Bias Blind Spot: Definition & Examples

Instructor: Douglas Stockbridge

DJ Stockbridge is currently pursuing a Masters degree in Accounting.

Like a blind spot in a car, a blind spot bias is often something of which we're unaware. In this lesson, you will learn about five different biases that can distort our perception of reality and lead to faulty thinking and decisions.

Blind Spots

Imagine you are cruising down the highway. You realize you need to get into the far-right lane because your exit is approaching. So, you go through the steps: you put your right blinker on, and you look in the rear-view mirror. No car is directly to the right of you. You are all set. You start to gradually turn right, then hear a loud honk. Hhhhooonnnnnkkkkk. The gray minivan you didn't see in your blind spot is really leaning into his horn to make sure you don't merge right into him. You went through all the right steps. You just forgot to check your blind spot.

What is a blind spot? For this lesson, we'll define it as something you systematically overlook either intentionally, but, more likely, subconsciously. The key word here is systematically. You consistently overlook what is actually happening. You distort reality. It's human nature to have blind spots and to be tripped up by them. For example, I tend to leave for appointments with just enough time to spare. However, I'm often late because things unexpectedly happen during the trip. There could be traffic or car trouble. I know I should give myself more time but I rationalize, saying, 'There will not be any traffic. There will not be…' even though past experience should convince me that unexpected things will come up and delay me. In this lesson, we will discuss five blind spot biases. These biases are referred to as blind spot biases because they can distort our perception of reality without us realizing it and lead to faulty thinking and decisions. Like a blind spot in a car, these biases can cause bad consequences if not checked.

Confirmation Bias

Confirmation bias is the tendency to gravitate to, and to remember, facts that confirm your already-held beliefs. You have probably heard the saying 'Go talk with someone who disagrees with you.' Well that piece of advice is to counteract our natural inclination to just talk with people who have the same views as us. It's much more intellectually demanding to hold your thoughts up against someone else's. We often shy away from that type of stress/work. The result is that we create a false sense of security, like a cocoon of positive reinforcement. Our beliefs become more entrenched and we become more likely to overlook salient points that don't agree with our view of the subject.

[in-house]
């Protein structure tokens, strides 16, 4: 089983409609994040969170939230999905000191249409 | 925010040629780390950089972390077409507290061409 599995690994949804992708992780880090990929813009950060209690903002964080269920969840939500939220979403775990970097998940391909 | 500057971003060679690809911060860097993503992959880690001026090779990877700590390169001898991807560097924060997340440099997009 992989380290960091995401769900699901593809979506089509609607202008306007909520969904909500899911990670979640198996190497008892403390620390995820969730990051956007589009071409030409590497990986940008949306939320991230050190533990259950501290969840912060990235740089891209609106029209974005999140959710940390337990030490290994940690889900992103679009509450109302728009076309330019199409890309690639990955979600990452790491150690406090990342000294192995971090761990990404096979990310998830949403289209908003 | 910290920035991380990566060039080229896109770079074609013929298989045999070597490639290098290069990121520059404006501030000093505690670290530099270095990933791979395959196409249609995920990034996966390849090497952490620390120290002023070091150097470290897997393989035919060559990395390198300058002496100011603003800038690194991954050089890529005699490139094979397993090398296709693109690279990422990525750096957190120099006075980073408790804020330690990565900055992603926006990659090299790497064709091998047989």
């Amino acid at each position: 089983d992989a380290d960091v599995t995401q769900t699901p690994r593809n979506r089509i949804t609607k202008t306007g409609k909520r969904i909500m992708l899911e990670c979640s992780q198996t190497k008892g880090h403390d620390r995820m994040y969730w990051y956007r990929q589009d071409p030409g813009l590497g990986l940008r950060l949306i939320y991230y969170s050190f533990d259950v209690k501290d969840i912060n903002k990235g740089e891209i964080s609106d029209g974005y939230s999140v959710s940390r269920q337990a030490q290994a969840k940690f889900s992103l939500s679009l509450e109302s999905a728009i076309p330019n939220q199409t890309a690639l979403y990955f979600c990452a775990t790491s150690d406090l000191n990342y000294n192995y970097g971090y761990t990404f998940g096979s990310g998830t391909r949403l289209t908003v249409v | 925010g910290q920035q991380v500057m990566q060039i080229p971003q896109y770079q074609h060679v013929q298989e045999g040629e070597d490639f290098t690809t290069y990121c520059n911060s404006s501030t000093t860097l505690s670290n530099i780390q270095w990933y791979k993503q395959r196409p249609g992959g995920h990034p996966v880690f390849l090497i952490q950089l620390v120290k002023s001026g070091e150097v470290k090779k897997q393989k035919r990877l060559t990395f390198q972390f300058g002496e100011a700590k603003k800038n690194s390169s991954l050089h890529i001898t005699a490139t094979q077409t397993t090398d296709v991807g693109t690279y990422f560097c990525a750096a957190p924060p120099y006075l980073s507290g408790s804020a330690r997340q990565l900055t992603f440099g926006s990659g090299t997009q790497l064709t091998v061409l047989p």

Pain-avoiding Psychological Denial

Pain-avoiding psychological denial is the tendency to wish so ardently for something to be true that we cannot comprehend it not being true. This bias is often seen in the parents of fallen soldiers. If the son's or daughter's body is never found, the parents will often hold out hope, despite the odds, that their loved one is still alive. People believe what they want to believe, and subconsciously push away disconfirming, painful evidence. You can see how pain-avoiding psychological denial is related to our tendency towards confirmation bias.

The Affect Heuristic

The affect, or emotion, heuristic describes how emotions can cloud our judgment and lead to poor decisions. My grandfather always said, 'Do not set to sea in a storm.' If you are mad, or highly emotional, it's much more difficult for you to think through all the consequences of your actions. The emotion can cloud your judgment and alter reality.

Incentive-caused Bias

Incentive-caused bias is acting a certain way because the incentives are aligned for you to act that way. Humans often have a Pavlovian association. Ivan Pavlov was a famous Russian psychologist who trained his dogs to salivate at the ring of a bell. Well, like dogs, humans are conditioned to act a way, or to not act a way, based on our reward system. This reward system can get so strong, and so intoxicating, that it gets us to overlook things that we should consider.

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